CompactFlash Reliability

Connecting a relatively modern high-speed device, such as a CompactFlash card, to a slow-speed retro computer is not without its challenges.

Most CompactFlash systems described on this site essentially connect a CompactFlash card directly to the processor bus. This makes for a simple and low-cost interface that offers optimal performance.

However, there can be reliability problems using this method. There are a variety of technical reasons for this, including ground bounce caused by the card switching multiple high-speed data signals at the same time.

These problems can show up as random errors but are particularly visible when copying files from the serial port to the CompactFlash card using programs like DOWNLOAD.COM.

It is worth testing the reliability of your system before spending time installing lots of CP/M software. There are a number of recommended tests to perform.

  • Use the SCM App CF_Test. This can be left to run for a while as it writes and verifies patterns of data to an entire card.
  • When you first install CP/M, add DOWNLOAD.COM and install a few programs whilst watching for error reports. The process is described here and here.
  • When you have a few files on the CompactFlash use the PIP command to copy them to another logical drive with verify enabled. eg.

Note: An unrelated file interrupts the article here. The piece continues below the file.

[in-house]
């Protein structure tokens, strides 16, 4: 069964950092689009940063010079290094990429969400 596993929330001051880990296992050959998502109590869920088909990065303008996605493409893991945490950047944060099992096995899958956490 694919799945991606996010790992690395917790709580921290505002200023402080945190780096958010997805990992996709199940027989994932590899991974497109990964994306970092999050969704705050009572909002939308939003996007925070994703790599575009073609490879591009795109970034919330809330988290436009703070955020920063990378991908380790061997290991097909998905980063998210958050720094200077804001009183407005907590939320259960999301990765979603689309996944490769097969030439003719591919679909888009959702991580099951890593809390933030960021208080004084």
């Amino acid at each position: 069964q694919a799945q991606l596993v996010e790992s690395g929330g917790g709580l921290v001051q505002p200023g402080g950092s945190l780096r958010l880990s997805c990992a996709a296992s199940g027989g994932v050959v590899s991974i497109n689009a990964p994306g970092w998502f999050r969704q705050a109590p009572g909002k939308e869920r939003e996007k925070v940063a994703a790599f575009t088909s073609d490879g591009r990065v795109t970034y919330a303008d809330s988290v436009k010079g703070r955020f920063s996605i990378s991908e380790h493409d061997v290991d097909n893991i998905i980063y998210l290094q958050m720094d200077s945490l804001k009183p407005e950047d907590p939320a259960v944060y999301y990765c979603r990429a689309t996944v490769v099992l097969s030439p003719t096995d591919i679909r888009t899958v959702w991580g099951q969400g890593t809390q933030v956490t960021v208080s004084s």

PIP B:=A:*.*[v]

If all of the above tests work without error then you can be confident you have a reliable system. If not, consider the following.

CompactFlash cards vary. Some are more problematic than others. As a general guide, it is best to use older, lower-capacity cards. These tend to be slower and cause less electrical noise. 128MB cards are optimal for plain CP/M 2.2 as CP/M 2.2 can only access 128MB of storage. Some brands also work better than others. Cisco cards are generally regarded as a good choice.

Another factor is the proximity of cards on the backplane. Generally, the CompactFlash card should be as close as possible to the processor. The position of other components can also be a factor. For example, I’ve seen the position of the serial interface cause success or failure when using DOWNLOAD.COM. It may be necessary to experiment with these to obtain the optimal layout.

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